Two University of Leicester scientists have recently been awarded 10,000 to design concepts for scientific experiments which would fly on the upcoming new generation of manned suborbital spacecraft, such as Virgin Galactic's SpaceShipTwo. Suborbital spacecraft are launched into space, but do not have enough speed to achieve orbit. They experience several minutes of microgravity ("free fall") and exposure to the environment of space before falling back to Earth.
Dr Duncan Law-Green and Mr David Boyce of the Department of Physics & Astronomy at the University of Leicester have each been awarded $5,000 by the Universities Space Research Association (USRA) to design microgravity experiments for submission to NASA. They are currently working with the Space Research Centre (SRC) at Leicester on the development of their proposals. The NASA programme was originally conceived by Dr. Alan Stern, former head of NASA's Science Mission Directorate. A successful submission may lead to a pilot programme of suborbital research flights sometime around 2011-2012.
The proposed Leicester experiments deal with the physical and chemical properties of regolith, or the powdery material found on the surface of the Moon and other rocky bodies in the solar system. Improved knowledge of the properties and potential uses of this material will be very important for when humans return to the Moon in around 2020.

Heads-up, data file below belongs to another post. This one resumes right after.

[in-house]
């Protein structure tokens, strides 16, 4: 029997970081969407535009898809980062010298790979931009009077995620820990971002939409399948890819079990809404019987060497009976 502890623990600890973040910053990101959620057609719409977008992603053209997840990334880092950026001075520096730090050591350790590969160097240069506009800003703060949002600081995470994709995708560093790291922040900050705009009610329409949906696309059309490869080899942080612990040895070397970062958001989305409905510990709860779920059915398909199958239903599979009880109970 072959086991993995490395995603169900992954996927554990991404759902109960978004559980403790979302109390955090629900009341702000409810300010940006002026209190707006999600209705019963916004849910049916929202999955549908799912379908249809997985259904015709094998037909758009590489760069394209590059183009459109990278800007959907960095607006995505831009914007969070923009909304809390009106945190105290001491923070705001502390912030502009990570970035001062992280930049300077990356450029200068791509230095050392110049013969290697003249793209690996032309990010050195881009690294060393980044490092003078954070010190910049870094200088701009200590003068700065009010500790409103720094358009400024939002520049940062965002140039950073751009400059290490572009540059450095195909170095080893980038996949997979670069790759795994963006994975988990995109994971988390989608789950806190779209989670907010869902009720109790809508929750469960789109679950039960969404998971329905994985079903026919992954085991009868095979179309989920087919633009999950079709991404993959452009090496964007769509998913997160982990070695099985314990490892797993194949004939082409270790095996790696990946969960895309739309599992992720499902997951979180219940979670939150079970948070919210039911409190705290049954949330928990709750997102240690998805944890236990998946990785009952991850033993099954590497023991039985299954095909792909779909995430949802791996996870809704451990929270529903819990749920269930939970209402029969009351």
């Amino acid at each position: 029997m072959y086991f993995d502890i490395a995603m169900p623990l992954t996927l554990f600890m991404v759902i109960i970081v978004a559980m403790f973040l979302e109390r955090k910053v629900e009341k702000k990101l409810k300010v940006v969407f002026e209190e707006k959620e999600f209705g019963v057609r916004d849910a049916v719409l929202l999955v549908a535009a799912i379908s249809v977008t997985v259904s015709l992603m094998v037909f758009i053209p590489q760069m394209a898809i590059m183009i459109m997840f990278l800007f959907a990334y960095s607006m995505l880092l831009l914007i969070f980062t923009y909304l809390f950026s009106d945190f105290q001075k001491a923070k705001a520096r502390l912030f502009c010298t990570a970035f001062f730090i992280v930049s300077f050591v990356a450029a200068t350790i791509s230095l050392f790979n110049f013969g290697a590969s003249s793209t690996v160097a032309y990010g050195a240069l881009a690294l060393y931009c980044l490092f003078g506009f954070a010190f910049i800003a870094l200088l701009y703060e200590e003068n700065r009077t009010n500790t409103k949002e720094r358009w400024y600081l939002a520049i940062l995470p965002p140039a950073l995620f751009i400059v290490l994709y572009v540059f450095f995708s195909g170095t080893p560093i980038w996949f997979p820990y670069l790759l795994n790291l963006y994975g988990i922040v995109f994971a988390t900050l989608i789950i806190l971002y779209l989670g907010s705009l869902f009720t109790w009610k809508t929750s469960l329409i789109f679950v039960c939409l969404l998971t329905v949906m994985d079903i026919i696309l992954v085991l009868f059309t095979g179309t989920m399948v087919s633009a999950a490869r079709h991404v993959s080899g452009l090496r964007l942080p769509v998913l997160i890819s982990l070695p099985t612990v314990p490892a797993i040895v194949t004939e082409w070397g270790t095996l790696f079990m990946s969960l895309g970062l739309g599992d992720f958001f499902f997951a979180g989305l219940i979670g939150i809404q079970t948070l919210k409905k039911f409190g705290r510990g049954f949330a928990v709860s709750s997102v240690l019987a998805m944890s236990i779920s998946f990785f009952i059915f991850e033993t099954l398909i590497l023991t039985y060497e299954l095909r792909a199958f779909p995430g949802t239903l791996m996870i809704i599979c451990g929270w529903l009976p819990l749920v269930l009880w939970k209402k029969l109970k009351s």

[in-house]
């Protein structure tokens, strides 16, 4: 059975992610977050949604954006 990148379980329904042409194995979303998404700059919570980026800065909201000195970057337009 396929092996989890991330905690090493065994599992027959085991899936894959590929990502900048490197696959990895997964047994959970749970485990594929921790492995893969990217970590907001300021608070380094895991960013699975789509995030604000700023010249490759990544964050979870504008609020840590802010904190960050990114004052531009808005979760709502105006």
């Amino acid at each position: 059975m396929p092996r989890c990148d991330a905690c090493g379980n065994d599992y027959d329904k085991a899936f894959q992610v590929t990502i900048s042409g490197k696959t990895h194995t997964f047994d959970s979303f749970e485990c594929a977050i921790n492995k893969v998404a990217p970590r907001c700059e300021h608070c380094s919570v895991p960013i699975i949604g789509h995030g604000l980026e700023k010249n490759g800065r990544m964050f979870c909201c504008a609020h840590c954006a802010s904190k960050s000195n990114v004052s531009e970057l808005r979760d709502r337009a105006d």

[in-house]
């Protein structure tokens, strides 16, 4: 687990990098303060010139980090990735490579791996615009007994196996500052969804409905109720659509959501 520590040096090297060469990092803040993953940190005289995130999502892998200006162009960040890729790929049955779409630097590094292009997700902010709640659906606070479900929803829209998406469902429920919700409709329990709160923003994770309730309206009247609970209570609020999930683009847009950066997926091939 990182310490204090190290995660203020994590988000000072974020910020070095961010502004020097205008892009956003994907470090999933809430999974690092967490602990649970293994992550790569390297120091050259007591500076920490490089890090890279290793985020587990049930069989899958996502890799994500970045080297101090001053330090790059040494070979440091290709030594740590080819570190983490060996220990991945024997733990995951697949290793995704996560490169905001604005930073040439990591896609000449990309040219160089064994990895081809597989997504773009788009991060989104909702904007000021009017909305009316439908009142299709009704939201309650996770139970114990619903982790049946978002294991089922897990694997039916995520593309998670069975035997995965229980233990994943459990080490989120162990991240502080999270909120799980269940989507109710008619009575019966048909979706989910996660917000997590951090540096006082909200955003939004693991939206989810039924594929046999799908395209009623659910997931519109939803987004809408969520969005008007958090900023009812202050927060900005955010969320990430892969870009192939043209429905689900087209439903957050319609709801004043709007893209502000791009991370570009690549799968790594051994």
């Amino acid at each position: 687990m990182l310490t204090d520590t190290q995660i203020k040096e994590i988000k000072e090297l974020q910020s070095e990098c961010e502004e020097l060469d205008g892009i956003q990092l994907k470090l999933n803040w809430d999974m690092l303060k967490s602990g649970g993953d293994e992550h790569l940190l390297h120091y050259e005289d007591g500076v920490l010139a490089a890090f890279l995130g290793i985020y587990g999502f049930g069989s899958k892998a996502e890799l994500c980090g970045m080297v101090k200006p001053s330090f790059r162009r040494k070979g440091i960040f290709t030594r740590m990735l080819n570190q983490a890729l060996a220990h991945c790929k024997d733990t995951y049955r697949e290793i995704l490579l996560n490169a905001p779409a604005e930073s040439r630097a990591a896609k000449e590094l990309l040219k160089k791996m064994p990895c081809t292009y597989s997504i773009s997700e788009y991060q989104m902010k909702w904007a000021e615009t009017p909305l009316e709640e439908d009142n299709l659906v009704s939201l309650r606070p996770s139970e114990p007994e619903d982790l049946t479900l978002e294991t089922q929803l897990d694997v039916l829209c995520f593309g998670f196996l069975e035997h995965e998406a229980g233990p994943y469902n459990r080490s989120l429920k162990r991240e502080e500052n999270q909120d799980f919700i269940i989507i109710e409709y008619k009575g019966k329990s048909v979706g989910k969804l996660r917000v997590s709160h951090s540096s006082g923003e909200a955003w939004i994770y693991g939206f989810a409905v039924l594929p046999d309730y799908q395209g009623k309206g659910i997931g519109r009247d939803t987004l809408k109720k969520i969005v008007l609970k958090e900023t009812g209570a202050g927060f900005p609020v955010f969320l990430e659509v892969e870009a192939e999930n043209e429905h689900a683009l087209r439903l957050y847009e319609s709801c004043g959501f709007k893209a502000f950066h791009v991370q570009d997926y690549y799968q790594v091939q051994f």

Dr. Law-Green commented "Leicester has a long history of research with suborbital rockets. A Leicester experiment will shortly be flying on a Black Brant rocket from White Sands, New Mexico. The advantage of the new commercial suborbital spaceplanes like SpaceShipTwo, is that they will provide scientists with cheaper and more frequent access to space, as well as the ability to have a researcher in place to monitor an experiment in real-time. If we want to fly an experiment again the following day, we will be able to do that more easily with a spaceplane than with a conventional sounding rocket. The research potential of this new generation of commercial manned spacecraft is very exciting."
Source: University of Leicester